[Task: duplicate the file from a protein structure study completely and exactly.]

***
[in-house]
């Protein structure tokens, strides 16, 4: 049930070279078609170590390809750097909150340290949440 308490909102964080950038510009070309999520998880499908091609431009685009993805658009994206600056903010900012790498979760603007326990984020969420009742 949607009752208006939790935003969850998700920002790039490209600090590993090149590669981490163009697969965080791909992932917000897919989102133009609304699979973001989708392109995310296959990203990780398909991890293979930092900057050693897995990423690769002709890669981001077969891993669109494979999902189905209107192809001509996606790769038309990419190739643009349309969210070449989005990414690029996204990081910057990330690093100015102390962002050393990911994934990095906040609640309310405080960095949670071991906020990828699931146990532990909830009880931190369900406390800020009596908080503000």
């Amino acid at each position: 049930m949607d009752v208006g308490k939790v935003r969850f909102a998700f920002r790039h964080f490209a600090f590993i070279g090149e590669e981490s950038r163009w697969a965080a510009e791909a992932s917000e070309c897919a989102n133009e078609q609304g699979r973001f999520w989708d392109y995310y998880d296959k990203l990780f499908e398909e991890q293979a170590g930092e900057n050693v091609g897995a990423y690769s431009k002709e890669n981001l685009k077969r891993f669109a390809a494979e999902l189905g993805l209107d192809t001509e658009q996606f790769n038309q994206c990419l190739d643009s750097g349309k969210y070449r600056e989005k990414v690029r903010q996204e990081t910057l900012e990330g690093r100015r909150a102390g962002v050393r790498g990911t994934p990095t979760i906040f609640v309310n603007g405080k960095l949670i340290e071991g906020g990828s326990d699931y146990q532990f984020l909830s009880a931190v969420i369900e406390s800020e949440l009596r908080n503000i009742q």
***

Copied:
[in-house]
């Protein structure tokens, strides 16, 4: 049930070279078609170590390809750097909150340290949440 308490909102964080950038510009070309999520998880499908091609431009685009993805658009994206600056903010900012790498979760603007326990984020969420009742 949607009752208006939790935003969850998700920002790039490209600090590993090149590669981490163009697969965080791909992932917000897919989102133009609304699979973001989708392109995310296959990203990780398909991890293979930092900057050693897995990423690769002709890669981001077969891993669109494979999902189905209107192809001509996606790769038309990419190739643009349309969210070449989005990414690029996204990081910057990330690093100015102390962002050393990911994934990095906040609640309310405080960095949670071991906020990828699931146990532990909830009880931190369900406390800020009596908080503000």
């Amino acid at each position: 049930m949607d009752v208006g308490k939790v935003r969850f909102a998700f920002r790039h964080f490209a600090f590993i070279g090149e590669e981490s950038r163009w697969a965080a510009e791909a992932s917000e070309c897919a989102n133009e078609q609304g699979r973001f999520w989708d392109y995310y998880d296959k990203l990780f499908e398909e991890q293979a170590g930092e900057n050693v091609g897995a990423y690769s431009k002709e890669n981001l685009k077969r891993f669109a390809a494979e999902l189905g993805l209107d192809t001509e658009q996606f790769n038309q994206c990419l190739d643009s750097g349309k969210y070449r600056e989005k990414v690029r903010q996204e990081t910057l900012e990330g690093r100015r909150a102390g962002v050393r790498g990911t994934p990095t979760i906040f609640v309310n603007g405080k960095l949670i340290e071991g906020g990828s326990d699931y146990q532990f984020l909830s009880a931190v969420i369900e406390s800020e949440l009596r908080n503000i009742q």